Methods:New documents were designed and patients received a written information letter two weeks before, describing the biopsy process. Oral information by physician and nurse was given at admission. A protocol for registration of various factors and complications associated with biopsies was used. Seven patients were telephone interviewed two weeks after biopsy.
Results: Six of seven patients expressed that they were "well informed", received the information letter in time and felt it was easy to read and understand. The patients were informed again by nurses and physicians on ward and at x-ray department. All seven patients felt they were "well informed" by all. About the feeling of pain during and after biopsy, five patients had "no pain", and two "mild pain". Six of seven patients rated that they were “very well“ taken care of, one rated it as "good". Two patients experienced that the noise of biopsy gun was unexpectedly loud.
Conclusion/Application to practice:In the biopsy process different specialties and personal categories are involved. Lack of routines and follow up can lead to an increased risk for the patient in this potentially dangerous procedure. With our new documents and routines we hope to reduce the frequency of complications. A change in the routine was made based on outcome.
Disclosure: No conflict of interest declared

O 41

Treatment on time
H. Araujo1, A. Lino1, C. Pissarra1, A. Bernardo1, J.M. Montalban1, R. Peralta2, J. Fazendeiro Matos2, M.T. Parisotto3

1NephroCare Dialysis Centre Covilhã, Fresenius Medical Care, Covilhã, Portugal; 2NephroCare Nursing Care Management, Fresenius Medical Care, Porto, Portugal; 3NephroCare Coordination, Fresenius Medical Care, Bad Homburg, Germany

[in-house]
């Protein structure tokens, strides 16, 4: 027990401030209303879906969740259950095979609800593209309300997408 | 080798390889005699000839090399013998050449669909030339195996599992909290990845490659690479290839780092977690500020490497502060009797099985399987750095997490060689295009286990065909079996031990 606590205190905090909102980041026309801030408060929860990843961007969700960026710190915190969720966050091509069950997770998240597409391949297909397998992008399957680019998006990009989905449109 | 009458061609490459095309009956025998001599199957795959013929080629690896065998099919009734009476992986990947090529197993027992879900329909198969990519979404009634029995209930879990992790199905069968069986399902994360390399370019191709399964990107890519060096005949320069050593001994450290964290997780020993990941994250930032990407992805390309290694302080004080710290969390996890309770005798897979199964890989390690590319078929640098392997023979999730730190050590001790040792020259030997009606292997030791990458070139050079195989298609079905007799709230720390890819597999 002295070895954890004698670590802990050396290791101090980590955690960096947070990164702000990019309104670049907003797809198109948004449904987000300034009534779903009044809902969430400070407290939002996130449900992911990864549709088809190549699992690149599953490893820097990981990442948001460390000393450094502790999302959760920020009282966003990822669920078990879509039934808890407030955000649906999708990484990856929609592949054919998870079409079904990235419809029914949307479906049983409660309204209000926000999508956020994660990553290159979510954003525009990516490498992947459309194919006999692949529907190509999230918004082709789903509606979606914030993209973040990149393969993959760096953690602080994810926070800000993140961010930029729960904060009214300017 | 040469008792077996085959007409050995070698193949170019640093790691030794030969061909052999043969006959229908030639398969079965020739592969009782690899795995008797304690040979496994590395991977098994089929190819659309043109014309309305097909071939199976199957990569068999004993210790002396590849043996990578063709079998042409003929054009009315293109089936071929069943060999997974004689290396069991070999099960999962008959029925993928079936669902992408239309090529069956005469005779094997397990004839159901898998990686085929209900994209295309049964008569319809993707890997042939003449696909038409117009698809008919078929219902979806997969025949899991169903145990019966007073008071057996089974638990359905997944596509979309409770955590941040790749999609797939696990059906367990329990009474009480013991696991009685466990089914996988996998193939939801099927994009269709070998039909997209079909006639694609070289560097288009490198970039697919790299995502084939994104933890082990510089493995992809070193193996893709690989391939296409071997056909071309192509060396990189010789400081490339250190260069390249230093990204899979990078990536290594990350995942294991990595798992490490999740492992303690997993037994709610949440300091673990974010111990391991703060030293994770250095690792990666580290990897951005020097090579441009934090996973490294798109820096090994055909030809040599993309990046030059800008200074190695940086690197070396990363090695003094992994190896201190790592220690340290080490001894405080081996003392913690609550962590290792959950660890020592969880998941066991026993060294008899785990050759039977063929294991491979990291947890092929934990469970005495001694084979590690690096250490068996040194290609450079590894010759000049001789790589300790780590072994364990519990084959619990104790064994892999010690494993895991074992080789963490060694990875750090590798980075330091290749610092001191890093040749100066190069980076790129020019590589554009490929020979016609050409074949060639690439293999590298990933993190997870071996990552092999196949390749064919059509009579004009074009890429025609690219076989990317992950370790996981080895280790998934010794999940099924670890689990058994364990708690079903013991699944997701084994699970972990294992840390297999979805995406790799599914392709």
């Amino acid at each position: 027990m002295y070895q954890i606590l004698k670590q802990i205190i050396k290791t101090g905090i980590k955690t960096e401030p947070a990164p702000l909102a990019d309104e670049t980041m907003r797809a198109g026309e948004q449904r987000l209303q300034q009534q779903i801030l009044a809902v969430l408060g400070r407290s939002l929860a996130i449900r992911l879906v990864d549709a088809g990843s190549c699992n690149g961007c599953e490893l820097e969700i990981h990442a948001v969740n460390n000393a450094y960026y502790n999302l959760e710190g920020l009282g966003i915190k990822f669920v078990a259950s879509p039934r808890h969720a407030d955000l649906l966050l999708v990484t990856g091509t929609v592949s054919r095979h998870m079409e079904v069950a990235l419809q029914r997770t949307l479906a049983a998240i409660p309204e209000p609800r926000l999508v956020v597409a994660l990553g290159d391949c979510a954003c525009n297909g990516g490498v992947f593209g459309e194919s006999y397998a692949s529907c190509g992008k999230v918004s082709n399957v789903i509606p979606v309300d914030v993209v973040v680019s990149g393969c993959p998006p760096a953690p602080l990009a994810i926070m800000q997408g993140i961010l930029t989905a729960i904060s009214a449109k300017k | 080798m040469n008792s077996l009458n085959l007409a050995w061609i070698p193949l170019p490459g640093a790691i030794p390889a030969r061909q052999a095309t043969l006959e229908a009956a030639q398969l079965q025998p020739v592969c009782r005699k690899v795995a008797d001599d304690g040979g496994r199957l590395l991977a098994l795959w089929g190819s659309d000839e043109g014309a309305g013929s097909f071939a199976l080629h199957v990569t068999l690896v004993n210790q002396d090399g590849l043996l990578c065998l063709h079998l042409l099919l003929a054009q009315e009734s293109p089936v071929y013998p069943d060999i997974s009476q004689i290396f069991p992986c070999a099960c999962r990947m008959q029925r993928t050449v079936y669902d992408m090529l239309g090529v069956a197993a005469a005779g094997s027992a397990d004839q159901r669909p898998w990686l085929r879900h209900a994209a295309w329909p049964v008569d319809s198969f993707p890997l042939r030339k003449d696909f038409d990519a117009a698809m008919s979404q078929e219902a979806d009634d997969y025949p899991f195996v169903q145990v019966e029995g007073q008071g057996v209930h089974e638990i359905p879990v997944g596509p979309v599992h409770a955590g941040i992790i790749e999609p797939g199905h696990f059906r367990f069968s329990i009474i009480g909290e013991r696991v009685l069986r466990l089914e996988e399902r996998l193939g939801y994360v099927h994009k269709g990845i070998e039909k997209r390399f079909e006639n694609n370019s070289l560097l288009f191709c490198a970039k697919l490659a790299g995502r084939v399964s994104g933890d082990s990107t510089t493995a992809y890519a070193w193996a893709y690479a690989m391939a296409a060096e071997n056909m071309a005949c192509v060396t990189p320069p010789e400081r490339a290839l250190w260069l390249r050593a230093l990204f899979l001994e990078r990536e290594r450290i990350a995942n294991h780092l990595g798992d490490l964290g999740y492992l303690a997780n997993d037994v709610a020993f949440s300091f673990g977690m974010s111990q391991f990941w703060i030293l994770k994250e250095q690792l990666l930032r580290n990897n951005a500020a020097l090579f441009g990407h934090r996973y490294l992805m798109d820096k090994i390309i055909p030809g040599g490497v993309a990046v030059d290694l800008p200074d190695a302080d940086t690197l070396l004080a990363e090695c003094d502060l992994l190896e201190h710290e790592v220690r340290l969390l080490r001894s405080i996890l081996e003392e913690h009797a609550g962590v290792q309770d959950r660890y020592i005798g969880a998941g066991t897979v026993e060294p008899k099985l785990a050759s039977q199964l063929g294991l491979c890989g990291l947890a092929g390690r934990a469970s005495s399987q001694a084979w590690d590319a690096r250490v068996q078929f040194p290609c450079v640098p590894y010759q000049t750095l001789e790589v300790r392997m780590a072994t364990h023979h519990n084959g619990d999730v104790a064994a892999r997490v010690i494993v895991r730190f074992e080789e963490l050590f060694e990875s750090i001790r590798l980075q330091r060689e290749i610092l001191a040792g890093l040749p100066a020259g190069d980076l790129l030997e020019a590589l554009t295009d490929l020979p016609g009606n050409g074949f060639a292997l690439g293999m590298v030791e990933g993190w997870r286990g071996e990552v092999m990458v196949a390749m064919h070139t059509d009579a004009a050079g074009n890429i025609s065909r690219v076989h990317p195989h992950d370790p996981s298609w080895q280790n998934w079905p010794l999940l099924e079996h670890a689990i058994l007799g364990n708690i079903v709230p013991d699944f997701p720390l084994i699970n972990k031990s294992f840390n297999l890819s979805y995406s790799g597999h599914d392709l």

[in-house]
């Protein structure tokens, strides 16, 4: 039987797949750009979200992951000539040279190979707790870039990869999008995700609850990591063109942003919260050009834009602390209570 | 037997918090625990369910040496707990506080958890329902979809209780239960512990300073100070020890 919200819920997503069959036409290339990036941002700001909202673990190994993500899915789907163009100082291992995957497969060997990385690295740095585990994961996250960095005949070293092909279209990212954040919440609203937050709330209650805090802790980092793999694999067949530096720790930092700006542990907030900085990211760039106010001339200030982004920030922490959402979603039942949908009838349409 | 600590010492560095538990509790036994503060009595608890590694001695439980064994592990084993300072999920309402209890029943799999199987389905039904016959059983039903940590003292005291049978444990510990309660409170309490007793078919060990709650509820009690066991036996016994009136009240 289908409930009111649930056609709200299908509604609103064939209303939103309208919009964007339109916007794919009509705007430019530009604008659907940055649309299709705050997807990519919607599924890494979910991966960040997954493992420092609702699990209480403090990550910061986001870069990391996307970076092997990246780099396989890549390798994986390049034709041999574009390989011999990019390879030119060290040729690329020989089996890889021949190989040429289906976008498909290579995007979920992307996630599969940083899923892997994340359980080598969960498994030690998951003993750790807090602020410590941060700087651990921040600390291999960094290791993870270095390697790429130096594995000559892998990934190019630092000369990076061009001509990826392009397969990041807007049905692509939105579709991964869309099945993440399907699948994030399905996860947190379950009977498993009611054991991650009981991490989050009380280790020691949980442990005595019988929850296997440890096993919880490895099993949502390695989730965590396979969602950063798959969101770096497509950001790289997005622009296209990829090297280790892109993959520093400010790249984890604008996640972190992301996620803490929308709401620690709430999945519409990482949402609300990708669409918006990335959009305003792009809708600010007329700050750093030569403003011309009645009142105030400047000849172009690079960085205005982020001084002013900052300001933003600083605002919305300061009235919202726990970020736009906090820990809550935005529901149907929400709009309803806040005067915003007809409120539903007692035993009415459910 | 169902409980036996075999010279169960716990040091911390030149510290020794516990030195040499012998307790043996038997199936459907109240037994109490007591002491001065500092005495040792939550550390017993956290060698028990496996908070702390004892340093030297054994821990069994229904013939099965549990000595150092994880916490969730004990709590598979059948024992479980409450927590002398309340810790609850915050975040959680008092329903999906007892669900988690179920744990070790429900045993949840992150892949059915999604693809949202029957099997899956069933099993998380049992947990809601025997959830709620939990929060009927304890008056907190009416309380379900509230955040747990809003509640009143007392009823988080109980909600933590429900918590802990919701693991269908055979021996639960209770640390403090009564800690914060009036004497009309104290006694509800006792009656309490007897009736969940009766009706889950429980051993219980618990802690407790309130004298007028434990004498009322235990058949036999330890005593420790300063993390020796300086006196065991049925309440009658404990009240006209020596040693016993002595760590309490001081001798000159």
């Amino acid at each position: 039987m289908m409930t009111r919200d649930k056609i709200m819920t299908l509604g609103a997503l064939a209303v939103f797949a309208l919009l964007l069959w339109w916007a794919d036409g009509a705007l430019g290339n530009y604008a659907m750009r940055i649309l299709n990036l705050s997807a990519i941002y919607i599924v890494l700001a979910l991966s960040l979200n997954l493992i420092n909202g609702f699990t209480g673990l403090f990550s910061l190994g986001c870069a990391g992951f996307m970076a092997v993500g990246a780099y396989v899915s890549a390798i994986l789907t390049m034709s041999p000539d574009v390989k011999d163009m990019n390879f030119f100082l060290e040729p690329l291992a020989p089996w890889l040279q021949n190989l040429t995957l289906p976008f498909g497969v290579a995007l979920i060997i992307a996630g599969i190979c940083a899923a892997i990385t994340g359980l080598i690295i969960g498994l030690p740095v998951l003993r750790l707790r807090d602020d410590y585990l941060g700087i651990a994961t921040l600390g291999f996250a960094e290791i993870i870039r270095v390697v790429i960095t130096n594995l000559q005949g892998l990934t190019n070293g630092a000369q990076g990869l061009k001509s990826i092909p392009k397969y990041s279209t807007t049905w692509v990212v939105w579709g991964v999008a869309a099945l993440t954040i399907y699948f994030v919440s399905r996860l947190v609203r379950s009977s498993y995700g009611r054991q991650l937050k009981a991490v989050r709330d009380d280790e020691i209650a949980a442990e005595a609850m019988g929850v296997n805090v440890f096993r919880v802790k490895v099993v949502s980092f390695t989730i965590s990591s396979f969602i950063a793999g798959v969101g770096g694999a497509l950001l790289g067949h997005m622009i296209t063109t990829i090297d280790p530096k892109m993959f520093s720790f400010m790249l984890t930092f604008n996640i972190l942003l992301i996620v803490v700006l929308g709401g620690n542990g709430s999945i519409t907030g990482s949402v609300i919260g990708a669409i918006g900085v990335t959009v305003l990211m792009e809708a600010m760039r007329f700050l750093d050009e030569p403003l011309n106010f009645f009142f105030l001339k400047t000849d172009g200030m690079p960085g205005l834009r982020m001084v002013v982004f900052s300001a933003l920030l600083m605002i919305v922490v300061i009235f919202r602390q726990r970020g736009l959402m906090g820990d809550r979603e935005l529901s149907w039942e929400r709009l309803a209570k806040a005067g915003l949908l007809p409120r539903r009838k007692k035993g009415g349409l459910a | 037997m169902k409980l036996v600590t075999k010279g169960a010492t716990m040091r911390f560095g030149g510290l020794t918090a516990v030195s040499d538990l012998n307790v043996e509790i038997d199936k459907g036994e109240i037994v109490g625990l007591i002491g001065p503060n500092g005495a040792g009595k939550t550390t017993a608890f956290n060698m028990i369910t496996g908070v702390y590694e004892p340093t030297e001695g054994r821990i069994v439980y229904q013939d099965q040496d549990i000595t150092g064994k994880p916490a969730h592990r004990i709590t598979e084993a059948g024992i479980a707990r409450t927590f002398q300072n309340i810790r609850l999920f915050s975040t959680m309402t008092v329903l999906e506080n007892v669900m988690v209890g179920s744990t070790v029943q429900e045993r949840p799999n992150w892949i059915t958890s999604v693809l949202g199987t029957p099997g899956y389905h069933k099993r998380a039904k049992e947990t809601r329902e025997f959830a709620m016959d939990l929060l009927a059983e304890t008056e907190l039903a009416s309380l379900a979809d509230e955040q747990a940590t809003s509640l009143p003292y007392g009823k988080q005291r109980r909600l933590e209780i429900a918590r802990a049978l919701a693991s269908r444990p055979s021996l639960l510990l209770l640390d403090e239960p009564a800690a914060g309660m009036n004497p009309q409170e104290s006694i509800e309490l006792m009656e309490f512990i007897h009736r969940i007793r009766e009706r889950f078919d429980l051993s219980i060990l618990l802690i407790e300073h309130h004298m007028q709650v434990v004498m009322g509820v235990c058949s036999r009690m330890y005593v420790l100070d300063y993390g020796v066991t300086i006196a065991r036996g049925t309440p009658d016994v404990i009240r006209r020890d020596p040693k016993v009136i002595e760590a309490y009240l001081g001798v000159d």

Background: Planning of resources and needs in healthcare provides a strategic framework, taking into account the particularities of the individual patient in a centralized model.
• To increase patients’ satisfaction with regard to treatment schedules.
• To increase efficiency of care provided to haemodialysis patients.
Methods: The implementation of this project began with a characterization of all patients in the unit, their places of origin and their means of transport. To ensure success and adequacy of scheduling, patients were questioned individually about their needs and preferences. After that, pros and cons were assessed from patient and nurses perspectives.
Results: We evaluated the impact of our intervention in three dimensions: Patient and nurse satisfaction and efficiency in resource management.
Patients: 95% reported that they were satisfied with the new treatment schedule and that they would recommend it to other dialysis units due to the following reasons: Less waiting time before and after treatment, less confusion at the entrance into the treatment room.
Nurses: Positive: Better organization of their work, less conflicts between patients and with patients and increased efficiency of care. Negative: Lower influence of nurses on dynamic controls and workflows.
Efficiency in resource management: Overall gain of time at the end of the treatment day was an average of 13 minutes (22:56 vs. 22:43). Compliance with the scheduled connection time, 82.5%, treatments were started in the target time interval.
Conclusion/Application to practice:The implementation of a connection schedule enhances patient and nurse satisfaction as well as treatment efficiency.

Disclosure: No conflict of interest declared